The main thing I’ve learned from all of this is that, by and large, agents aren’t these snarling three-headed beasts who guard the gates to Publication. (Kind of makes Publication sound like Hades, doesn’t it? Any published authors care to comment on that comparison? :) Because something tells me it’s not as peachy-keen as those of us unpublisheds would like to think it is…) The truth is, they’re just people, with grocery lists and doctor’s bills and maybe a kid or two. Some of them like to do interviews, and some of them don’t. Some of them have time to chat with me, and some of them don’t. (That last sentence kind of makes it sound like I do the interviews over the phone. I don’t--I handle everything through e-mail.) Most of them are polite and personable (including all the ones I’ve interviewed), and they love--they LOVE--to find the diamonds in the slush.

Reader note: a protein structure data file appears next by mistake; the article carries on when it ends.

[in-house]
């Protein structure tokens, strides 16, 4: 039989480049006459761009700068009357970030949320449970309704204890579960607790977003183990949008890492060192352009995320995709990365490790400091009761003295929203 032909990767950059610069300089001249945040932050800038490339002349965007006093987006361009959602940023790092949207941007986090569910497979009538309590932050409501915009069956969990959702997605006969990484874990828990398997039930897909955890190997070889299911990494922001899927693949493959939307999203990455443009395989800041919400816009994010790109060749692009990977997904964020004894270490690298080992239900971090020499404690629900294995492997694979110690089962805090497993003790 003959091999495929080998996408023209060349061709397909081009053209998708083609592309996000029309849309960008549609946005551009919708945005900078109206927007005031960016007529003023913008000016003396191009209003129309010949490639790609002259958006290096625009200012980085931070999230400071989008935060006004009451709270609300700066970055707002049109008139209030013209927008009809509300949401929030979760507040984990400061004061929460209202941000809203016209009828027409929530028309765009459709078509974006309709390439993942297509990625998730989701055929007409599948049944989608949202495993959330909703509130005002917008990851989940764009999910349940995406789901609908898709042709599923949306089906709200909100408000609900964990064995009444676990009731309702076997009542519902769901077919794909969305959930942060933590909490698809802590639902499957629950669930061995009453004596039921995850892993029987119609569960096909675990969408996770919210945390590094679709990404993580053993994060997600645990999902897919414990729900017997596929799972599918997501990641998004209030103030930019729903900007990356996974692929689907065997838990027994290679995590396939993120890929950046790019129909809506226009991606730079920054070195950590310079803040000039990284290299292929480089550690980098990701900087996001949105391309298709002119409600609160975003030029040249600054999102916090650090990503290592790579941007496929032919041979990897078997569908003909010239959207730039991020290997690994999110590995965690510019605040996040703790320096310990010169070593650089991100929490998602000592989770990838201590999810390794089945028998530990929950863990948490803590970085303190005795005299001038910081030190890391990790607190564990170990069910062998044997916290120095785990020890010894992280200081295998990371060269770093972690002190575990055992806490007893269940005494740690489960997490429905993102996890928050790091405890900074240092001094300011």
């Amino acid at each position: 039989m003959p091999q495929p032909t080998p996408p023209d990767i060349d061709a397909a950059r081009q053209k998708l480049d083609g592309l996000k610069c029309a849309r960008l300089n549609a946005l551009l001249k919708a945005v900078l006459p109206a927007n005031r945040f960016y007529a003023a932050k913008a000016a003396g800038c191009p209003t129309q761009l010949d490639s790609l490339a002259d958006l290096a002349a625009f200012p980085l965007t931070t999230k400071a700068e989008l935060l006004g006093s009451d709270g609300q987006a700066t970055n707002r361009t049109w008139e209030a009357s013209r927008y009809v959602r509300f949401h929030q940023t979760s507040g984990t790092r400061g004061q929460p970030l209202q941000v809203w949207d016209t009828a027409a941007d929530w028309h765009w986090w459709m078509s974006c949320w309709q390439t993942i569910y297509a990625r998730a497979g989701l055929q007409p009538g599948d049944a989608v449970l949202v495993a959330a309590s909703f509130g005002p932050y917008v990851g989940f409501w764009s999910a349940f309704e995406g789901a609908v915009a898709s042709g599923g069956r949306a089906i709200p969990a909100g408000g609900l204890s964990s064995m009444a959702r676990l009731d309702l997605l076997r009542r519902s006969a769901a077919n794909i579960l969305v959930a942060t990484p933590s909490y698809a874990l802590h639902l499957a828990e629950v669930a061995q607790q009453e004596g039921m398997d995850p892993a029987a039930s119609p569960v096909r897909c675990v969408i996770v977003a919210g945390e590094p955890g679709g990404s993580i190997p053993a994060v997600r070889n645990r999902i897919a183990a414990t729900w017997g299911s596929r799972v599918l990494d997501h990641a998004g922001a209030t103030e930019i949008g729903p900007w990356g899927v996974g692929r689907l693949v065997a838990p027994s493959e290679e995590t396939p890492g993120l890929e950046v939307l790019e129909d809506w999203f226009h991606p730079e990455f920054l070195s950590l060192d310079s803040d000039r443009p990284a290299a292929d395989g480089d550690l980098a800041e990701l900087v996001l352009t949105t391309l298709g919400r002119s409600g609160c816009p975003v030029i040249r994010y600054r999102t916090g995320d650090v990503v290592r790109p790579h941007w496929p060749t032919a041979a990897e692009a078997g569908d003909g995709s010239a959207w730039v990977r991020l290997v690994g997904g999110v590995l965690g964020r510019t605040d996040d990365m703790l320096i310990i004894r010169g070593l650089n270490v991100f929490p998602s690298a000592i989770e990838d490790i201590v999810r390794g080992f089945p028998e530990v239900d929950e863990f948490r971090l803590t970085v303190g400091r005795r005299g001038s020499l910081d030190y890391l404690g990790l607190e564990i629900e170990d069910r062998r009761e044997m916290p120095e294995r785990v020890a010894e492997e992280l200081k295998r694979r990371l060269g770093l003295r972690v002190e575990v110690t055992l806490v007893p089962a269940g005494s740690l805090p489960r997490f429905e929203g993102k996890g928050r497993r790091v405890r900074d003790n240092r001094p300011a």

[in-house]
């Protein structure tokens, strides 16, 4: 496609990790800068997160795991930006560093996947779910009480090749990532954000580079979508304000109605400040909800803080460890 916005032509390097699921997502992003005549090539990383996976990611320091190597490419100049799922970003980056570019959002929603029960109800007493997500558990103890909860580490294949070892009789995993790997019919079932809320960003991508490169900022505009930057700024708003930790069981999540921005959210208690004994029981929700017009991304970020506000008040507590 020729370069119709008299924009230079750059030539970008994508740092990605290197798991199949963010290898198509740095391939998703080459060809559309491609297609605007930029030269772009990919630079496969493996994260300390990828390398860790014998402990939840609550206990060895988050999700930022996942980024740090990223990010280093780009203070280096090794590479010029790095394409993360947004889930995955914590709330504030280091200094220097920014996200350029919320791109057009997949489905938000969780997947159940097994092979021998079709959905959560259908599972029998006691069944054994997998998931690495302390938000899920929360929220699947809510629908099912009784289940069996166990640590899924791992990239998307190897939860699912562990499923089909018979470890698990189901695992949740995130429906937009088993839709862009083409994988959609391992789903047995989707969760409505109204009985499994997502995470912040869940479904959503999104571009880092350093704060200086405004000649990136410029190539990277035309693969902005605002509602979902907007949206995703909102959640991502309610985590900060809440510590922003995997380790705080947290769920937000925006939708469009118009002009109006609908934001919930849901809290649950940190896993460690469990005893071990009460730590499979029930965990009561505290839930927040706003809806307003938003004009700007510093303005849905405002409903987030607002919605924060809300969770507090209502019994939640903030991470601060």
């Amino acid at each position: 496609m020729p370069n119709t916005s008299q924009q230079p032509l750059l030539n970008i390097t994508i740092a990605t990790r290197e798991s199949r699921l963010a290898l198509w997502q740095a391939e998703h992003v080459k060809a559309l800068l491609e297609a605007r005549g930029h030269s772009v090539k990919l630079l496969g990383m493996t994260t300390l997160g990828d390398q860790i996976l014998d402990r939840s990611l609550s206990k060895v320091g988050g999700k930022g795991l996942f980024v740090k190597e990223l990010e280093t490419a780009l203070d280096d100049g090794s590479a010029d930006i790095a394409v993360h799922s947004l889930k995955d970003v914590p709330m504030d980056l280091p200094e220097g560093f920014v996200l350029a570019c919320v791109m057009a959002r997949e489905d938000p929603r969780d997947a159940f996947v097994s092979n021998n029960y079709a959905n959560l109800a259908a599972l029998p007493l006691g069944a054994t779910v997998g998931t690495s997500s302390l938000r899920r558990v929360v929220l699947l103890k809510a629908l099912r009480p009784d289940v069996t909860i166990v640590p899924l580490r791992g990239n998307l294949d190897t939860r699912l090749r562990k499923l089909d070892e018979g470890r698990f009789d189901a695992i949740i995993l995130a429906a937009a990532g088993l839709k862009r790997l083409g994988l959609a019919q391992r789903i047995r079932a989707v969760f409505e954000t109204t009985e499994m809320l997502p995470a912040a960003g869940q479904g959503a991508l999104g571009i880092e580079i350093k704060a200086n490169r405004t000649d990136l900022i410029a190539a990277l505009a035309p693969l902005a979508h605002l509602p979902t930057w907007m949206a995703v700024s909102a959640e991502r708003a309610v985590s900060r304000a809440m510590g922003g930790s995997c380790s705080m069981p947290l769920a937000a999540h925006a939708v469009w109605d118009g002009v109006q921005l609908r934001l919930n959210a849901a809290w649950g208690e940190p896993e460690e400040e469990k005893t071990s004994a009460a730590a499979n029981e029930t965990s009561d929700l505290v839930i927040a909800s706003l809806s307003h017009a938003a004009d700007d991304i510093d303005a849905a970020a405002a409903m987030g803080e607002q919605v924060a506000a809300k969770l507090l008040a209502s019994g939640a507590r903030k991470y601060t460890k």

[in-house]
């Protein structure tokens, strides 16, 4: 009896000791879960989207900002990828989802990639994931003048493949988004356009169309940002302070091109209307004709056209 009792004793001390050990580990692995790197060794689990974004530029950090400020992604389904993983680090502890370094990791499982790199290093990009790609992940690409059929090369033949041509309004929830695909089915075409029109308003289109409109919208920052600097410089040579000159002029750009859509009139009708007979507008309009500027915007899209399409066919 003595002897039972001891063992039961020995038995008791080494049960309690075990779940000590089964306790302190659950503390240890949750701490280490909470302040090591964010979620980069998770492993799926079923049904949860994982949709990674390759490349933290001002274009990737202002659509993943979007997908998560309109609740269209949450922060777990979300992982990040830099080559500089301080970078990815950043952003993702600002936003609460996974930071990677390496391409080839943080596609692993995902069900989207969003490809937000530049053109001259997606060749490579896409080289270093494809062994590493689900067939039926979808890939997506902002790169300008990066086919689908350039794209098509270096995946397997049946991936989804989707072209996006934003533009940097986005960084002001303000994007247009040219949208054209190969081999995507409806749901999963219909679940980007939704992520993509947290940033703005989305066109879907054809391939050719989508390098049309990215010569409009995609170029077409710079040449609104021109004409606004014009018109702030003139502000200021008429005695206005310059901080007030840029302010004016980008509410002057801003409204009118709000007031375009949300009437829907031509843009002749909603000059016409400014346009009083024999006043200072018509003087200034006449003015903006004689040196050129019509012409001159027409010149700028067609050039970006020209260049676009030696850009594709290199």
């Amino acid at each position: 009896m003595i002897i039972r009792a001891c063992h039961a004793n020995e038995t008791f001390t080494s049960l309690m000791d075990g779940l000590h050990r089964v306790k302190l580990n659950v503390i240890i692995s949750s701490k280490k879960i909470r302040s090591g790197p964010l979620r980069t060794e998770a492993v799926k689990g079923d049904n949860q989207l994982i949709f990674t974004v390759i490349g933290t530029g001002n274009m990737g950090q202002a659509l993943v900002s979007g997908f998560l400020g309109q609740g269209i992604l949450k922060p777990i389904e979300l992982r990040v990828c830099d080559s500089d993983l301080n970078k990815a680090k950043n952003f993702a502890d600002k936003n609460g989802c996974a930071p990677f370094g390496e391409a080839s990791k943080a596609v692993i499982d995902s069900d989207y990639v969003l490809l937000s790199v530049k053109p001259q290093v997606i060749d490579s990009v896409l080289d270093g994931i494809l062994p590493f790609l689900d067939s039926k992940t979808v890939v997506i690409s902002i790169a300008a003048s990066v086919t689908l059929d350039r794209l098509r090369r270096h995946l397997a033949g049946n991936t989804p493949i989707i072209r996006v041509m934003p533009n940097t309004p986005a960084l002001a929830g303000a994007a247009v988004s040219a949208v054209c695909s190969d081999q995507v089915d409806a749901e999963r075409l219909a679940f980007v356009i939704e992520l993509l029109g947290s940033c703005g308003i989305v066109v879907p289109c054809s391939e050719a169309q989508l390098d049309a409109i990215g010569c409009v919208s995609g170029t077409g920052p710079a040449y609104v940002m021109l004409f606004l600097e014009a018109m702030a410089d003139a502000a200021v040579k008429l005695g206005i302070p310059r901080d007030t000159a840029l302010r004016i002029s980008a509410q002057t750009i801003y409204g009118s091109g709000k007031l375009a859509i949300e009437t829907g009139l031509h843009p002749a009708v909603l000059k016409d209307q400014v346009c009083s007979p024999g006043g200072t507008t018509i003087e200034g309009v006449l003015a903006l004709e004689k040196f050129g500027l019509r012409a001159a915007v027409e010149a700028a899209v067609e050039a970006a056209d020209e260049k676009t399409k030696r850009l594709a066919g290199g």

So the real story’s actually pretty boring. Hopefully, it answered a few questions, though. If anyone has any others, feel free to ask them in the comments.

Friday, November 5, 2010

(Work-in-) Progress Report: Bob

Today, I'm thankful for sunrises, which always bring light back to a darkened world.

Word count (to the nearest thousand): 73,000
Status: FINIS
Attitude: Crazy relieved

I’m crazy relieved because I’m finally done, and I’m just plain, old crazy because I started querying a few days ago and it’s already got me all tied up in knots. But this (work-in-) progress report isn’t about the querying, it’s about the Bobbing, and the Bob (yeah, he’s so cool he needs an article now) is finished. HE’S FINISHED!